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J Comp Neurol. 1997 Aug 11;384(4):597-620.

Neurofilament and calcium-binding proteins in the human cingulate cortex.

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Fishberg Research Center for Neurobiology and Neurobiology of Aging Laboratories, Mount Sinai School of Medicine, New York, New York 10029, USA.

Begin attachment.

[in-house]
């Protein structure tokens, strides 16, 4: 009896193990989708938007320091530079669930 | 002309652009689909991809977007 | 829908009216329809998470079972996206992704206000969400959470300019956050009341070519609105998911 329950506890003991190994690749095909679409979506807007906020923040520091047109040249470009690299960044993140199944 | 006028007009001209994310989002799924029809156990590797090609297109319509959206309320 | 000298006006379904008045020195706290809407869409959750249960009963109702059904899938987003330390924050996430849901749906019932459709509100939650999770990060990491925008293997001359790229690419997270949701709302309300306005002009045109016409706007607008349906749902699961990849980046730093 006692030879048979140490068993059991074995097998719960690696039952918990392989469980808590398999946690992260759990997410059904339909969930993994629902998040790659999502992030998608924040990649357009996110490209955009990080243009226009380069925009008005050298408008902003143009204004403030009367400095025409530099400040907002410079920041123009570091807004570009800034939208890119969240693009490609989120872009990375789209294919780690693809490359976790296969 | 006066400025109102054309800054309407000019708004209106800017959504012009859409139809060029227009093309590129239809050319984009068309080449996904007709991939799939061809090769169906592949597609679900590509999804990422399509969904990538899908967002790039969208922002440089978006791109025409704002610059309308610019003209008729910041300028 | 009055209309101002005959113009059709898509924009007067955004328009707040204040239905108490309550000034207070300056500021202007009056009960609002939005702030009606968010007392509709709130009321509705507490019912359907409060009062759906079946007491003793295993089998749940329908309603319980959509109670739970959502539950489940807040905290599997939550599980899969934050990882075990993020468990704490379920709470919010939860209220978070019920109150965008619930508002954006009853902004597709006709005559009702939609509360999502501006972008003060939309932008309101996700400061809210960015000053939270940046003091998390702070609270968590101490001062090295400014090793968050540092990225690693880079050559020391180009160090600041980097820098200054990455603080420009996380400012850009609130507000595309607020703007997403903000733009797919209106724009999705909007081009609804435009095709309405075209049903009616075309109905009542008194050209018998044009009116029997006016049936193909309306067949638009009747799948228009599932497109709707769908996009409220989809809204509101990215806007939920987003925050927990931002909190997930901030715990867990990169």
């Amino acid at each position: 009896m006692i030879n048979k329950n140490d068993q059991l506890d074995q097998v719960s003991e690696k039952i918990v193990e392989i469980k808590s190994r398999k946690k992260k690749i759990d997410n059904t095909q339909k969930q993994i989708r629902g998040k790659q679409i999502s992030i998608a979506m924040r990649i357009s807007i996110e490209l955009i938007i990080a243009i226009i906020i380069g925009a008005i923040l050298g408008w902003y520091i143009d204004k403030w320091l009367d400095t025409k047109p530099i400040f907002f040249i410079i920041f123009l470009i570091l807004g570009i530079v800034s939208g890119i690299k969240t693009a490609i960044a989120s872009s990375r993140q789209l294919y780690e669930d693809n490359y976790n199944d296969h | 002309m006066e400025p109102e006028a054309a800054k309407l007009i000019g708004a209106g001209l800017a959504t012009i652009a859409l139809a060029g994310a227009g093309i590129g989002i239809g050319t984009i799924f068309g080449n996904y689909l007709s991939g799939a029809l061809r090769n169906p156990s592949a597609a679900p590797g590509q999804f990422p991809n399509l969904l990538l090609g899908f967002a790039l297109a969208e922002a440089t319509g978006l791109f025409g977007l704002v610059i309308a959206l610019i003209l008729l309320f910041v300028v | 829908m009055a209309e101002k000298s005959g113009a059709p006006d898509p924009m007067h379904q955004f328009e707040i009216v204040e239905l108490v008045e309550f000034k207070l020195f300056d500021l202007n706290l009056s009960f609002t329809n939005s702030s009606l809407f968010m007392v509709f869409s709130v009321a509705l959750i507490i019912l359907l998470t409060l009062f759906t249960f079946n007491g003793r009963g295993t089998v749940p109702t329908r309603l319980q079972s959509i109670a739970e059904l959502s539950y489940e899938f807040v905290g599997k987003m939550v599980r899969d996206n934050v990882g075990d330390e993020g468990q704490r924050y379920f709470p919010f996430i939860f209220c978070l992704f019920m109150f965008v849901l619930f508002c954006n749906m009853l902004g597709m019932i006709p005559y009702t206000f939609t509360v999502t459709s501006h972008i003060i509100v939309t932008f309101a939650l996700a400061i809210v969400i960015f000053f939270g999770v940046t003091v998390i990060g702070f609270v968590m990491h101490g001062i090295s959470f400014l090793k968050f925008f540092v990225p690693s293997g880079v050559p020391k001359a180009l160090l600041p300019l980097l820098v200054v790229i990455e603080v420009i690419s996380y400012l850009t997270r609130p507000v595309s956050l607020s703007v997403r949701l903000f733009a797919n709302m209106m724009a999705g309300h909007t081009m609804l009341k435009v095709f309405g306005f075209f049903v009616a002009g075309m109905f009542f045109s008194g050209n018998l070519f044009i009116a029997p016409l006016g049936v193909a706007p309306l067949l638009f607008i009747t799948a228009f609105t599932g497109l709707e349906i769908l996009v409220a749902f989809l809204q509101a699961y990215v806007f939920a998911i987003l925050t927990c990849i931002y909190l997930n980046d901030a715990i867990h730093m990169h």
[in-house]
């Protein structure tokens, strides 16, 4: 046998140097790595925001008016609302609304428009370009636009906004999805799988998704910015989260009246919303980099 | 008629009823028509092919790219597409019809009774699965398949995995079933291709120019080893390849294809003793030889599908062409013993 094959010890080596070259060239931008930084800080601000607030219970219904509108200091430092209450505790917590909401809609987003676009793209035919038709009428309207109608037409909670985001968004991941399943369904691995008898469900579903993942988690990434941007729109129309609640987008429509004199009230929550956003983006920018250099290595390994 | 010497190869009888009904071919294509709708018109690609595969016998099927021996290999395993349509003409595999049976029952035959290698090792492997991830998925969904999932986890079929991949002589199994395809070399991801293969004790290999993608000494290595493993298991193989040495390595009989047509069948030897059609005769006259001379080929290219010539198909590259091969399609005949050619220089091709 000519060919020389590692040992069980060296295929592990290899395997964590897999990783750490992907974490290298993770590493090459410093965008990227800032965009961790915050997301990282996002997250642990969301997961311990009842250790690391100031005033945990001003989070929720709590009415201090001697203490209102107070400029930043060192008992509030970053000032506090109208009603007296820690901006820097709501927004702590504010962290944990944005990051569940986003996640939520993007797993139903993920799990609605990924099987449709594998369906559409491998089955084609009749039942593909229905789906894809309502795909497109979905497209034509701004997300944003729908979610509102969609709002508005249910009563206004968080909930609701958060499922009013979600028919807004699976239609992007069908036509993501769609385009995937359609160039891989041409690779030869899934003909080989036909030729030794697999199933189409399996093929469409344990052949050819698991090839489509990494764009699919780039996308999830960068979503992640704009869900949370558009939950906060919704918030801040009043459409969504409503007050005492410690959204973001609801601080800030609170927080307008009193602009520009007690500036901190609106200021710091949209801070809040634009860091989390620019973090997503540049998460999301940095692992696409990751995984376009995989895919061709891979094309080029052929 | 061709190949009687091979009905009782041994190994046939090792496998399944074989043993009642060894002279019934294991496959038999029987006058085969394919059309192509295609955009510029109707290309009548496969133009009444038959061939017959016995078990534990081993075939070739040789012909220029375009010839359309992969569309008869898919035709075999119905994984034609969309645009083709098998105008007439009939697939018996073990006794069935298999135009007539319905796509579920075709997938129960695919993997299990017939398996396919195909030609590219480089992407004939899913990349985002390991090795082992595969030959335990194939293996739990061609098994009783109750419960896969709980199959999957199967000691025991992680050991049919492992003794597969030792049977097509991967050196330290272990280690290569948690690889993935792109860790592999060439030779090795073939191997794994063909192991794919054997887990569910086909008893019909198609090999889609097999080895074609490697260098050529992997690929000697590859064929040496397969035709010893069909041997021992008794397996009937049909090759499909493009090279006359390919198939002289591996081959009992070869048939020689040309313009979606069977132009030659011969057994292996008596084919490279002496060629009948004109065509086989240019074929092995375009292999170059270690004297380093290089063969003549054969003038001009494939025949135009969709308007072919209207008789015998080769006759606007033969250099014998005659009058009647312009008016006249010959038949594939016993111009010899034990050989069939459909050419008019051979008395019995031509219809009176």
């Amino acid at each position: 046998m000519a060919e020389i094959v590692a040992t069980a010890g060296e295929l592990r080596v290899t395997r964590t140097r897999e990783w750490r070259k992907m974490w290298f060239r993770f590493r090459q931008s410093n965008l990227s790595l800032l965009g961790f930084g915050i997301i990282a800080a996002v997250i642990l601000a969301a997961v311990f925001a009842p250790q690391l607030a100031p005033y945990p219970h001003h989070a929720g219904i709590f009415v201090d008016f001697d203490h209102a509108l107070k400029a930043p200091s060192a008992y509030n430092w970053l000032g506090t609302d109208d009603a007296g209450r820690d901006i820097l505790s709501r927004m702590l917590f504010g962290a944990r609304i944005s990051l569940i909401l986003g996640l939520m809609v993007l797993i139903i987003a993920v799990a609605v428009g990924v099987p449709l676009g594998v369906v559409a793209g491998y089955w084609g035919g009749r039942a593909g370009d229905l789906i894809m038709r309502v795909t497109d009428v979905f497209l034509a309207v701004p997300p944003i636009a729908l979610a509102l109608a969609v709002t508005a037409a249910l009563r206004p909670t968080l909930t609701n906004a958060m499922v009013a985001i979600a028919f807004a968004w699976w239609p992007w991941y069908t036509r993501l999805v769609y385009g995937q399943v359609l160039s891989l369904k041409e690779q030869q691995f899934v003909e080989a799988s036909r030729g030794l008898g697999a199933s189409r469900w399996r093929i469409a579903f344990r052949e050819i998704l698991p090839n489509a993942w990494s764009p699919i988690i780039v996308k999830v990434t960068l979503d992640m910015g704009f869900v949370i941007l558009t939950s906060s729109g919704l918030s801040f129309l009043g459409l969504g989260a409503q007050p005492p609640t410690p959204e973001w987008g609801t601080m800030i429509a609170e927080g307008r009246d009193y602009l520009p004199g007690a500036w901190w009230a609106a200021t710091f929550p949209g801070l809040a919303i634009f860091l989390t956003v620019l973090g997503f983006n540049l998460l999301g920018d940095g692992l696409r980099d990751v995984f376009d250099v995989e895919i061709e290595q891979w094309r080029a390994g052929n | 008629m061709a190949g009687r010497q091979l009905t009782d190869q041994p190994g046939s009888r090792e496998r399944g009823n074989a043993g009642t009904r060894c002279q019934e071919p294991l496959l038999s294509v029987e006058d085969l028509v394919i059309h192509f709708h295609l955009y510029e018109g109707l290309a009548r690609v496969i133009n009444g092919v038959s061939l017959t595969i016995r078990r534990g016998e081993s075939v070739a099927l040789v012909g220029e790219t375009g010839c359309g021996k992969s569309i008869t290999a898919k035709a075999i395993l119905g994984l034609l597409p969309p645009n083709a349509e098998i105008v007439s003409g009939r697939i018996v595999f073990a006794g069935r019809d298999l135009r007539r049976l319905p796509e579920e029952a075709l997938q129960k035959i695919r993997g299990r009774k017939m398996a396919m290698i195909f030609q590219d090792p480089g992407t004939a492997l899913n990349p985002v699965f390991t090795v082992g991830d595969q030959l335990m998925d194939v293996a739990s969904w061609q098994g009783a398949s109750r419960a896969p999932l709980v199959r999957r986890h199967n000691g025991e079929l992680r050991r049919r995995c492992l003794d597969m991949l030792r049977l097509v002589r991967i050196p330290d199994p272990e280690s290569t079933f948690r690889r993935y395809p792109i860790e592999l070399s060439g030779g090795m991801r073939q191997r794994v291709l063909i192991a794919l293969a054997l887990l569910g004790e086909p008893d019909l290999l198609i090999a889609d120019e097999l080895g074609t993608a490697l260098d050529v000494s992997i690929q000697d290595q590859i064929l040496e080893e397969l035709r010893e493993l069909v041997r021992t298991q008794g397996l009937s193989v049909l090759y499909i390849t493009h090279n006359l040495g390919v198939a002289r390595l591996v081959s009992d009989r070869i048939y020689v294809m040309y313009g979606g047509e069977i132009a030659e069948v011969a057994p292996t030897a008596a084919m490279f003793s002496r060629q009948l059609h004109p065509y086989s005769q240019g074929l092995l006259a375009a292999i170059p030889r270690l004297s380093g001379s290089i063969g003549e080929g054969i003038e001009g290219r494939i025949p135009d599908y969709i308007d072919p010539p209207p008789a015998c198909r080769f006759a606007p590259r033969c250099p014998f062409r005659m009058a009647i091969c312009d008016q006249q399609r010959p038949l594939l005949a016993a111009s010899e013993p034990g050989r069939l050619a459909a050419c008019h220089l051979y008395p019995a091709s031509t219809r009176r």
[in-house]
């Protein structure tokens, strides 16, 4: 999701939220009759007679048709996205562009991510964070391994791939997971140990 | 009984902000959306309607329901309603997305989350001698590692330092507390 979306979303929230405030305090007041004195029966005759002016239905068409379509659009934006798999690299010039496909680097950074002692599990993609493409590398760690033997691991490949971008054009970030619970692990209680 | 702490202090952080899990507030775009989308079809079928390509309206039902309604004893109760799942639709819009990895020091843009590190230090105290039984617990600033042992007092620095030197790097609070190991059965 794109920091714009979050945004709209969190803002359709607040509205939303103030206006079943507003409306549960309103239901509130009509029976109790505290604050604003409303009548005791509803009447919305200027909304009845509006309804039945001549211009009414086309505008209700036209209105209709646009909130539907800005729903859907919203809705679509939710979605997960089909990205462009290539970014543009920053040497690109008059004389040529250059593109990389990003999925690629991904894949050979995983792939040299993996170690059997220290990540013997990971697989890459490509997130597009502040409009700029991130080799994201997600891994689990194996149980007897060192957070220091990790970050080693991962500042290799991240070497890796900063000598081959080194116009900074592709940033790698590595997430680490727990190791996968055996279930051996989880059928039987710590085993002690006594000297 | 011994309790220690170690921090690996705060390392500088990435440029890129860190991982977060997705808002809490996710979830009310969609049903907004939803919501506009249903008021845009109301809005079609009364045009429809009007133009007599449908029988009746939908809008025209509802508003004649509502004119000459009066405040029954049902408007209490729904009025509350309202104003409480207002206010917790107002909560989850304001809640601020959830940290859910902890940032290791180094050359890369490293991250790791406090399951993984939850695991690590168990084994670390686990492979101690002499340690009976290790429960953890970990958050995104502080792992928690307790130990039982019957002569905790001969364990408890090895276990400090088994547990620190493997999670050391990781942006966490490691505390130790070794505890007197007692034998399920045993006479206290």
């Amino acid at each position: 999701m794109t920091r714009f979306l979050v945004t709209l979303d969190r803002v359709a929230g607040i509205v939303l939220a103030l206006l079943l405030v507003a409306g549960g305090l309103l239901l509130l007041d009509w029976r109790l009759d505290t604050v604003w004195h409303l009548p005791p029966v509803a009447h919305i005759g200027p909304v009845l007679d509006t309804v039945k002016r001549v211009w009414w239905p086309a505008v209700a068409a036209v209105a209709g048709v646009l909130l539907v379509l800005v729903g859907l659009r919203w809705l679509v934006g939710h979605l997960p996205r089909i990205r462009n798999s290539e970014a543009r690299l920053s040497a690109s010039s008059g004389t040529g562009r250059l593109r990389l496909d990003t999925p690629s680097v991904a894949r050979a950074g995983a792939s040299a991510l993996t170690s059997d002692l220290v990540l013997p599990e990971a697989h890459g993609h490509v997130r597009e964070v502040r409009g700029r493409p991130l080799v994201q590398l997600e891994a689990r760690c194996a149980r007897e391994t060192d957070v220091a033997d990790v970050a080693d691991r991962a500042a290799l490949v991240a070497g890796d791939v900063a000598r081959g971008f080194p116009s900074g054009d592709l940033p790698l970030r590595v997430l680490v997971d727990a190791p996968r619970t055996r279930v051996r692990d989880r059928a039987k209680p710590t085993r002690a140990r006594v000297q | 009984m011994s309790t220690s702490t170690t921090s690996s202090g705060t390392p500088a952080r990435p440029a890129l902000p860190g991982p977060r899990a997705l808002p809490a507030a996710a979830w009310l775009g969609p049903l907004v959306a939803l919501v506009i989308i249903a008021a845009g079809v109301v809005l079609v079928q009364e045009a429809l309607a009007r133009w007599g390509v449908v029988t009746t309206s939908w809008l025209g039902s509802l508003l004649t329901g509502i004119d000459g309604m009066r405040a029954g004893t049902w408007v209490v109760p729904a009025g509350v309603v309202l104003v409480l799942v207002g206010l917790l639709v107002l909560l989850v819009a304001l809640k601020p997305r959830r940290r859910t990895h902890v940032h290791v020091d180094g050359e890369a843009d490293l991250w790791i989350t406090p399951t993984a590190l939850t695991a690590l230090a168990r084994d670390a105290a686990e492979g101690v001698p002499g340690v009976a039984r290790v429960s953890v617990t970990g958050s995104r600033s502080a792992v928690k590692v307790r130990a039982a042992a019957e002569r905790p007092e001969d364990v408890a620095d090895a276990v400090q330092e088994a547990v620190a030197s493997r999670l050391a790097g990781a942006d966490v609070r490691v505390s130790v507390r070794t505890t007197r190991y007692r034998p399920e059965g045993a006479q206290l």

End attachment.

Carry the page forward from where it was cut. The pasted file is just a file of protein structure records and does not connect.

Functional imaging studies of the human brain have suggested the involvement of the cingulate gyrus in a wide variety of affective, cognitive, motor, and sensory functions. These studies highlighted the need for detailed anatomic analyses to delineate its many cortical fields more clearly. In the present study, neurofilament protein, and the calcium-binding proteins parvalbumin, calbindin, and calretinin were used as neurochemical markers to study the differences among areas and subareas in the distributions of particular cell types or neuropil staining patterns. The most rostral parts of the anterior cingulate cortex were marked by a lower density of neurofilament protein-containing neurons, which were virtually restricted to layers V and VI. Immunoreactive layer III neurons, in contrast, were sparse in the anterior cingulate cortex, and reached maximal densities in the posterior cingulate cortex. These neurons were more prevalent in dorsal than in ventral portions of the gyrus. Parvalbumin-immunoreactive neurons generally had the same distribution. Calbindin- and calretinin-immunoreactive nonpyramidal neurons had a more uniform distribution along the gyrus. Calbindin-immunoreactive pyramidal neurons were more abundant anteriorly than posteriorly, and a population of calretinin-immunoreactive pyramidal-like neurons in layer V was found largely in the most anterior and ventral portions of the gyrus. Neuropil labeling with parvalbumin and calbindin was most dense in layer III of the anterior cingulate cortex. In addition, parvalbumin-immunoreactive axonal cartridges were most dense in layer V of area 24a. Calretinin immunoreactivity showed less regional specificity, with the exception of areas 29 and 30. These chemoarchitectonic features may represent cellular reflections of functional specializations in distinct domains of the cingulate cortex.

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